From The Association of African American Museums (AAAM):
The Association of African American Museums (AAAM) has reached a milestone: 40 years of gathering the black museums field together for advocacy, professional development, and collaboration. Hosted by the Hampton University Museum, marking its 150thanniversary, the 40th annual conference of AAAM will be held in Hampton, Virginia, August 8-11, 2018.
The conference will be inspirational and aspirational, reflective and forward-looking. While change sweeps our political and cultural landscape, African American museums anchor our communities and remind us how to persist and thrive. Our museums draw on the history and culture of rich legacies that prevail through peril, and we have much to celebrate.
Notable progress has been made since America’s first black museum was established at Hampton Normal and Industrial Agricultural Institute (Hampton University) in 1868. Over the course of a century, the black museums movement revolutionized museum models by placing people and community at the center of their origin and mission. In the name of human and civil rights, African American museums became central to the cause of social justice. Since then, the black museums field has grown exponentially, and, in 2016, the opening of the National Museum of African American History and Culture in Washington, D.C., blazed a new trail. In the 21st century, our museums continue to interpret local, national, and international perspectives in innovative and interactive ways that educate and empower our visitors.
Looking toward a viable future for African American museums requires a continual tilling of the field that maximizes our possibilities. Strengthened by our roots, black museums invest in and sustain the promise of the future. During these complex times and milestone anniversaries, 150 years after the founding of the Hampton University Museum and 40 years after the creation of AAAM, we look back with thanksgiving and gaze ahead with resilience.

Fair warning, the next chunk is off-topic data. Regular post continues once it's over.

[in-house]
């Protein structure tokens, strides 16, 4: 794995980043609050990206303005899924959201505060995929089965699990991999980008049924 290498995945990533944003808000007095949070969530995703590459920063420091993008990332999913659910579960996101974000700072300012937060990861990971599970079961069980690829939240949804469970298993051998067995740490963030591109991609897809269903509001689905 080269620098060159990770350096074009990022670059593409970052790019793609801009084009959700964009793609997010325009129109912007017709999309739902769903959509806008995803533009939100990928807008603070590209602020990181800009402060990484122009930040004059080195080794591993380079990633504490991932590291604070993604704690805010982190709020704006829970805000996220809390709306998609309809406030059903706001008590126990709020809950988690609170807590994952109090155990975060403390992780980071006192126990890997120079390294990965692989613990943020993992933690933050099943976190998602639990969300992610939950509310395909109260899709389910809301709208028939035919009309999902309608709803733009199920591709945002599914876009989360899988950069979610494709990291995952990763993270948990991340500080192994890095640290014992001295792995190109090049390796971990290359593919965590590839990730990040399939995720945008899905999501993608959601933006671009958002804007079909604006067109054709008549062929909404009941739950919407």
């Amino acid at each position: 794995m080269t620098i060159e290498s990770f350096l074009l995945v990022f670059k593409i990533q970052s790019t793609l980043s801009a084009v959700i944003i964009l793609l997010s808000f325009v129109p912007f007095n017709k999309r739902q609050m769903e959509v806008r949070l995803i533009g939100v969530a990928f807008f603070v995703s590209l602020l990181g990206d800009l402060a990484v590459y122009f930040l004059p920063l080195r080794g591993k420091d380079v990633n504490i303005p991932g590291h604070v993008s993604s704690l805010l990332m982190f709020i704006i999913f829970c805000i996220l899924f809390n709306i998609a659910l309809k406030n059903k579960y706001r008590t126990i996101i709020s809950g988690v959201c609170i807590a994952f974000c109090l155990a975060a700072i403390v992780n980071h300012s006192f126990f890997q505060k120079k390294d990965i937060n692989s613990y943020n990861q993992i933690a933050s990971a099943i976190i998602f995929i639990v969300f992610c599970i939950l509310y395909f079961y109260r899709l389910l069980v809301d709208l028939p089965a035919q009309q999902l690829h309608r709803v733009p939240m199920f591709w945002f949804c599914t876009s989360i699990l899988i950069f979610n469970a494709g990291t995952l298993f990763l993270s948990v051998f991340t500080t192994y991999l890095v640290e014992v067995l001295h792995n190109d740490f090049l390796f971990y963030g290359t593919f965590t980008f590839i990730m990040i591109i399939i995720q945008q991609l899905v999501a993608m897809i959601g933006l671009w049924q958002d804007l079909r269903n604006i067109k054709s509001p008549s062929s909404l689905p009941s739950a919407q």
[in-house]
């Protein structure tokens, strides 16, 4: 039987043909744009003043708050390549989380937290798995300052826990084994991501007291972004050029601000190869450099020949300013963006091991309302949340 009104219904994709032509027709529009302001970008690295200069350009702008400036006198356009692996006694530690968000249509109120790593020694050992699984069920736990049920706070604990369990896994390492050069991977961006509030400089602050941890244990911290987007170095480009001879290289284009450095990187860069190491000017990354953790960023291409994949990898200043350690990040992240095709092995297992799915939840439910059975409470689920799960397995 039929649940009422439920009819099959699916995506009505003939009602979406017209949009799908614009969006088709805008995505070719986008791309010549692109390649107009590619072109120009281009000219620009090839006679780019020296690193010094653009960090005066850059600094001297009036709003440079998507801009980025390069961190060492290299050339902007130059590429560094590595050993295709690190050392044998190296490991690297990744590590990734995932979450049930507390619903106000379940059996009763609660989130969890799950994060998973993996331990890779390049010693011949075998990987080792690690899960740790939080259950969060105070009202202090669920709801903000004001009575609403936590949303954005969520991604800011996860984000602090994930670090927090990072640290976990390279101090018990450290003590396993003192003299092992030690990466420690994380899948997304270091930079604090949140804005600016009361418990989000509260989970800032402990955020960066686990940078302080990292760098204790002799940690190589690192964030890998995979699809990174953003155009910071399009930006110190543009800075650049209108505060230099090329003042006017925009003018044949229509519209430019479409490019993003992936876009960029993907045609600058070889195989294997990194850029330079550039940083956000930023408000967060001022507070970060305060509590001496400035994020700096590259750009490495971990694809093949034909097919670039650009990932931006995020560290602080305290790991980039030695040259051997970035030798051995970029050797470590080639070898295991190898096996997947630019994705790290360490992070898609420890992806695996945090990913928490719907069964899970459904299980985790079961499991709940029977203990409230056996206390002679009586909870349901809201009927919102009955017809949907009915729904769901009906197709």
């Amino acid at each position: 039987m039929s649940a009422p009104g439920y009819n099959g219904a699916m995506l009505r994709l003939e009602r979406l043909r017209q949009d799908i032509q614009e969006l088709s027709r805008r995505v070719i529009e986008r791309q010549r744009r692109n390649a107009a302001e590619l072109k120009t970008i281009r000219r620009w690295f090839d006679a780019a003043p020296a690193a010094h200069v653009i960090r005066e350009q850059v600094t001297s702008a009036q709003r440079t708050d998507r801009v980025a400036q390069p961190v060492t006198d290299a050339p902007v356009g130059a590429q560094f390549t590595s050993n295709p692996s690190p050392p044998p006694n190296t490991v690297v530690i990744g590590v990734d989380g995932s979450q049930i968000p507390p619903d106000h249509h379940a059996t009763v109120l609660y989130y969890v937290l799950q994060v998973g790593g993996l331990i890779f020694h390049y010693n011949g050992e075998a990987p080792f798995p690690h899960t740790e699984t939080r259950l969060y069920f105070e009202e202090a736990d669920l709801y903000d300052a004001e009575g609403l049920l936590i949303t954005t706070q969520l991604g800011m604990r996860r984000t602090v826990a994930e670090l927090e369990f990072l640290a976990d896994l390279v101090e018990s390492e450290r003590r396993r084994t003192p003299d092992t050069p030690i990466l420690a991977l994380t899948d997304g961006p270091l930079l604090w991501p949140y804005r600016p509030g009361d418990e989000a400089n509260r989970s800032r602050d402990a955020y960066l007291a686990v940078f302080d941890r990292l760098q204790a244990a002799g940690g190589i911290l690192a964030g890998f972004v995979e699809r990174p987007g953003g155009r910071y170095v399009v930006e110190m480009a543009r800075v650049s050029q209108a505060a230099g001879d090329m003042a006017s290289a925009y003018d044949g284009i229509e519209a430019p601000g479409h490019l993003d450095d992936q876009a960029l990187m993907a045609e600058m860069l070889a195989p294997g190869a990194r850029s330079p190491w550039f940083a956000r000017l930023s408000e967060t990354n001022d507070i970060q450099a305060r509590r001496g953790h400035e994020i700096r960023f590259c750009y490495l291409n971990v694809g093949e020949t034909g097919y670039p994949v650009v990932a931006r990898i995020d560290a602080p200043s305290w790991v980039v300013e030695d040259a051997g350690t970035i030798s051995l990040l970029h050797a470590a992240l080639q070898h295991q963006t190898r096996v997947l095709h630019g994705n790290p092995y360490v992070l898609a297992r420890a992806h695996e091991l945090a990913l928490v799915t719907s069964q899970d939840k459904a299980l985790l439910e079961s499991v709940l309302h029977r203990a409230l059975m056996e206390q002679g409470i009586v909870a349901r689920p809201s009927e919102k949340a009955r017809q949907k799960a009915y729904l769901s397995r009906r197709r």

Our host city, Hampton, Virginia, offers an ideal context for celebrating our progress and sustaining our promise. The fine arts holdings at the Hampton University Museum include the largest collection of works by the artists Henry O. Tanner, John Biggers, Elizabeth Catlett, Jacob Lawrence, Richmond Barthe, and Samella Lewis. In addition, Hampton University is home to one of the leading HBCU planetary science programs and to the Hampton University Proton Therapy Institute, the world’s largest freestanding proton therapy cancer treatment facility.
With that in mind, this conference will expand an understanding of the important roles of African American museums in all walks of life including the arts, sciences, social justice activism, advocacy, and leadership from the past to the present and beyond. This occasion provides an opportunity to look at how our museums function in the pragmatic terms of collections stewardship, fundraising, operations, community engagement, programming, and marketing.
Conference presenters may propose to analyze the best practices that make black museums relevant and socially responsive or interrogate the actions that black museums must engage for a sustained future. Using a variety of formats such as TED Talks, structured conversations, panel discussions, and skill-building seminars, presenters are invited to emphasize sustainable models for black museums, archives, libraries, and cultural centers.
Presenters may examine any number of questions regarding the progress and promise of African American museums and are invited to explore these topics and more:
- What practices, projects, partnerships, and procedures most advance the progress of African American museums?
- What does progressive and impactful programming look like in black museums?
- How is impact best measured?
- What are the best practices for fundraising in African American museums?
- What models of leadership have been most effective moving black museums forward?
- How can African American museums maximize technology for greater impact and engagement?
- What does effective succession planning look like in African American museums?
- How can African American museums better cultivate closer relationships with donors and supporters?
- What is the role of social media in advancing the mission of African American museums, especially in the name of social justice?
- How can African American museums use intergenerational collaborations and mentoring to enhance the pipeline of prepared professionals entering the field?
From James Weldon Johnson’s classic poem “Lift Every Voice and Sing,” the conference theme calls us to celebrate the journey and accomplishments of black museums while preparing for the future. Join us as we celebrate that progress and sustain our promise.
Session proposals are due by February 9, 2018 | Submit Here